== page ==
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Gary Mulkey

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Gary Mulkey last won the day on April 12

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About Gary Mulkey

  • Birthday 11/04/1947

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    http://www.mulkeyknives.com

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    Male
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    Branson, Mo

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  1. Thanks, gentlemen. I'm still tweeking the process but for a first attempt, I feel satisfied. Chris--As you noticed, I didn't have much of a tang on this blade. The billet wasn't large enough to make much of an integral tang. Rather than shorten the blade I chose to weld additional tang material onto the stubby tang. This pattern has a lot of waste involved. I'm estimating that the finished blade is 10-20% of the original weight.
  2. I got the blade forged to profile and did the stock removal on the bevels. This will give you an idea of how the pattern changes by grinding into it:
  3. There are no suppliers of blade steel locally that I know of. I get mine from Kelly Cupples. http://www.hightemptools.com/steel.html
  4. It's a dreary, rainy day here today so I thought that I would just do some inside handle work. I'm waiting on the nickel silver for the fittings but got in some curly maple for the handle and thought why not get the inlay work done. The shield that you see laying on the handle is merely a steel template. The finish inlay material will be fine silver. (The blade was just H/T'ed & tempered.) I chose to do the inlay work for this one by hand. You can see one of my inlay chisels laying on top of the blade in the photo. It will be easier to chisel the inlay with the handle block being flat on two sides and then rounded. Should I have to deepen the inlay later that it won't be difficult. Once I get the handle completed, I plan on darkening the curly maple with some Aqua Fortis Reagent just to be traditional.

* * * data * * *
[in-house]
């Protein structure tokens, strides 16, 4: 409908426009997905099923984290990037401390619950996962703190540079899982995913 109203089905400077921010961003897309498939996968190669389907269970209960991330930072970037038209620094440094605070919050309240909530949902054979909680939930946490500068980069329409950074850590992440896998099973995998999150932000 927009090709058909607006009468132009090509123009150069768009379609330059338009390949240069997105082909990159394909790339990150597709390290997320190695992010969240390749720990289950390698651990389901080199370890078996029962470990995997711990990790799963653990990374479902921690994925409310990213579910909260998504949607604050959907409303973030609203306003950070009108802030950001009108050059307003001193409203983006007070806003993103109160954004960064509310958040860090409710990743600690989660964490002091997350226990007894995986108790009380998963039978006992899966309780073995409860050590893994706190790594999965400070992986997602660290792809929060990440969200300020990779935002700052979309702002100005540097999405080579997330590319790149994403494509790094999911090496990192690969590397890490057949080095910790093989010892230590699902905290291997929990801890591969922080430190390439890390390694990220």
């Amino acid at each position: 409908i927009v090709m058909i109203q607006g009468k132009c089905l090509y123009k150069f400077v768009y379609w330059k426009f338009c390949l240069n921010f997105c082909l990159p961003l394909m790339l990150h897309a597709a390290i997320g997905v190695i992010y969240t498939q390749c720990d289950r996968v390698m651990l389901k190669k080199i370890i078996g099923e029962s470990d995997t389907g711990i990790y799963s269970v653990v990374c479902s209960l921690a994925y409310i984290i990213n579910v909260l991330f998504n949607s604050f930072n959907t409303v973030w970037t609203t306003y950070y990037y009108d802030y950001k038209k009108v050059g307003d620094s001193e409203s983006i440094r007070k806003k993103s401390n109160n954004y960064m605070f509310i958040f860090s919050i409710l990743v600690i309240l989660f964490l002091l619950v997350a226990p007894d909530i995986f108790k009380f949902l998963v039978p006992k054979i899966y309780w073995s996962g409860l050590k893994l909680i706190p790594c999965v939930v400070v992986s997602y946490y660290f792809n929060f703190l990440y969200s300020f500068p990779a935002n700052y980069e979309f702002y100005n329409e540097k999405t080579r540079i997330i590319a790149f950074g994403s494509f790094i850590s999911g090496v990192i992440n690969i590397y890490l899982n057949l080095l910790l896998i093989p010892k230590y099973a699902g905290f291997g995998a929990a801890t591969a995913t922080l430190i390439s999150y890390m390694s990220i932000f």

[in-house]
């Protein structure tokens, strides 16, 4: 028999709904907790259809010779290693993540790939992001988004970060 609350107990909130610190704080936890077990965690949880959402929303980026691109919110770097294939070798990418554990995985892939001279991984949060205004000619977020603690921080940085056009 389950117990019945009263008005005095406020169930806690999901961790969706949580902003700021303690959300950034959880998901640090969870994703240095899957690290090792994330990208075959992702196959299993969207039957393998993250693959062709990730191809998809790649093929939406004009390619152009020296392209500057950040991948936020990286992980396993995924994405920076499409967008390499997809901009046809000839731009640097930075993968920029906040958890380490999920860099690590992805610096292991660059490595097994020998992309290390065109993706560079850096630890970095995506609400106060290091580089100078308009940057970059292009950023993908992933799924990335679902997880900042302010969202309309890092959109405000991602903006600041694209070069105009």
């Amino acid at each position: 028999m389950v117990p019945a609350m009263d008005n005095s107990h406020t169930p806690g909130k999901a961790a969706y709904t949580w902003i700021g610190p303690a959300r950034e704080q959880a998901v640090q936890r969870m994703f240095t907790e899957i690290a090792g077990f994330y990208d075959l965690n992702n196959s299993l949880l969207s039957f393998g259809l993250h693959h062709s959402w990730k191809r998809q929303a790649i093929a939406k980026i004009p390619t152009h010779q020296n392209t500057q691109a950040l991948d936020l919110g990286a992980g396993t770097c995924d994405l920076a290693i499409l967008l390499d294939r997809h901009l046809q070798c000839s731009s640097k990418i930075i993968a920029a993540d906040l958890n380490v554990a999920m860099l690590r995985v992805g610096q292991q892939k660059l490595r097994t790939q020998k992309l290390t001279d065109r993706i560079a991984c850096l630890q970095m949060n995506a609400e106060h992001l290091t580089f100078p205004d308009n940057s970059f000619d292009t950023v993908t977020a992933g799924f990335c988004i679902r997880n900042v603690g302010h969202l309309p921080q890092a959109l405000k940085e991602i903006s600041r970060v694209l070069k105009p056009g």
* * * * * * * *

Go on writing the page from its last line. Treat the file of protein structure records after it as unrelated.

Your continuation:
5. If you are asking about handle material, I am going to use blackwood with 416 fittings.
  6. Thanks, Salem. I appreciate the insight & photos.
  7. Brian, I twisted at 13 layers after forging it to 1/2" x 1/2"
  8. Thanks, Dave. The twisting jig is a converted antique drill that I bought a while back.
  9. I didn't. I guess that not that many ever make either one and very few make both. I decided to give a Merovingian a try. This photo was after just a preliminary surface grind. I'll need to take a little more off the surface (you can still see some of the tack weld beads between layers), forge a blade profile and then do a stock removal of the bevels. Hopefully the best pattern is in the center of this billet.
  10. I probably have but that's another story. (grin)
  11. Every billet and every maker is unique but this was my inspiration: I can't say what mine will look like as this is my first attempt at a Merovingian pattern.
  12. 1080-15N20-1080-15N20-1080-15N20-15N20- 1080-1080- 15N20-15N20-1080-15N20-108015N20-1080
  13. Recently I've been interested in the difference between a Turkish Twist Damascus and a Merovingian. The difference is subtle but distinct. Here's some of my work on a Merovingian: What you see here is the initial billet with a minimum of surface grinding (If you look closely you can see part of the welding beads where I spot welded the layers together for forge welding). This is the pattern that you will see on the ricasso of the blade. I'm going to forge the profile of the blade and do a stock removal of the bevels which will show the beauty of the Merovingian. The pattern will change all the way down the bevel until it reaches the cutting edge. I started this with a 13 layer billet of 1080 & 15N20 with double layers of each in the center and single layers on the outside. abababbaabbababa.
  14. Pre- heat treat, rough ground & quick etch:
  15. I got in a good day of forging today while working on the Moran knife. Unfortunately my original Damascus billet developed a flaw. Though removable, it would have severely changed the pattern to do so. This being the case, I started on a new billet. I was a little dubious about the eventual carbon content of the first billet which had wrought iron layers so for this one I chose to use W2 & A36 (both steels that Moran was known to use in his Damascus). After a full day of forging I now have a 536 layer billet which is what Moran thought to be the ideal layer count. If I have calculated correctly, the billet will have no less than .75% carbon after migration which will work fine for me. Hopefully I'll get this one forged into a blade tomorrow.